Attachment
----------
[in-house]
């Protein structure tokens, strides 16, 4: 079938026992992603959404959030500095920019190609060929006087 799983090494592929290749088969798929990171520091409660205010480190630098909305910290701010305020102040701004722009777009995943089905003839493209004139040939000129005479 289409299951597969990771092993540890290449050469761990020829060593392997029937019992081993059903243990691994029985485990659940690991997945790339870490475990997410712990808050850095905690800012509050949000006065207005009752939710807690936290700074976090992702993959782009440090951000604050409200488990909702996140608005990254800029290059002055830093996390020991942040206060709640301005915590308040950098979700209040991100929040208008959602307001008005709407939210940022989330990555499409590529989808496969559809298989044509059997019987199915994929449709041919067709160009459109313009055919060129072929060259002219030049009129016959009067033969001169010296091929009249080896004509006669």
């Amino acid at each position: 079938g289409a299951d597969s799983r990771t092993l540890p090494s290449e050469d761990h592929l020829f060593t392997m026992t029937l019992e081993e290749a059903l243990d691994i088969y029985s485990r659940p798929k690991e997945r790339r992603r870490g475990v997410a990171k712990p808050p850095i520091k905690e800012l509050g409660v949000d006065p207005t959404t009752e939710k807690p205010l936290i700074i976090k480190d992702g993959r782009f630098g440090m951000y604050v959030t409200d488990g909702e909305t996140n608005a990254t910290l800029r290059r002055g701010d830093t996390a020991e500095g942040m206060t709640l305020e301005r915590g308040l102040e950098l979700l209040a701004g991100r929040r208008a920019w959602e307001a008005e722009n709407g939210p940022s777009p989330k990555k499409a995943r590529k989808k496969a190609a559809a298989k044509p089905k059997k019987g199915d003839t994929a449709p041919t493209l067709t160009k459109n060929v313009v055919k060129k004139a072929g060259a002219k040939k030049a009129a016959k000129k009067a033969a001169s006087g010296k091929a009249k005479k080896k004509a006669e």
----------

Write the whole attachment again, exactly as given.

[in-house]
């Protein structure tokens, strides 16, 4: 079938026992992603959404959030500095920019190609060929006087 799983090494592929290749088969798929990171520091409660205010480190630098909305910290701010305020102040701004722009777009995943089905003839493209004139040939000129005479 289409299951597969990771092993540890290449050469761990020829060593392997029937019992081993059903243990691994029985485990659940690991997945790339870490475990997410712990808050850095905690800012509050949000006065207005009752939710807690936290700074976090992702993959782009440090951000604050409200488990909702996140608005990254800029290059002055830093996390020991942040206060709640301005915590308040950098979700209040991100929040208008959602307001008005709407939210940022989330990555499409590529989808496969559809298989044509059997019987199915994929449709041919067709160009459109313009055919060129072929060259002219030049009129016959009067033969001169010296091929009249080896004509006669």
């Amino acid at each position: 079938g289409a299951d597969s799983r990771t092993l540890p090494s290449e050469d761990h592929l020829f060593t392997m026992t029937l019992e081993e290749a059903l243990d691994i088969y029985s485990r659940p798929k690991e997945r790339r992603r870490g475990v997410a990171k712990p808050p850095i520091k905690e800012l509050g409660v949000d006065p207005t959404t009752e939710k807690p205010l936290i700074i976090k480190d992702g993959r782009f630098g440090m951000y604050v959030t409200d488990g909702e909305t996140n608005a990254t910290l800029r290059r002055g701010d830093t996390a020991e500095g942040m206060t709640l305020e301005r915590g308040l102040e950098l979700l209040a701004g991100r929040r208008a920019w959602e307001a008005e722009n709407g939210p940022s777009p989330k990555k499409a995943r590529k989808k496969a190609a559809a298989k044509p089905k059997k019987g199915d003839t994929a449709p041919t493209l067709t160009k459109n060929v313009v055919k060129k004139a072929g060259a002219k040939k030049a009129a016959k000129k009067a033969a001169s006087g010296k091929a009249k005479k080896k004509a006669e």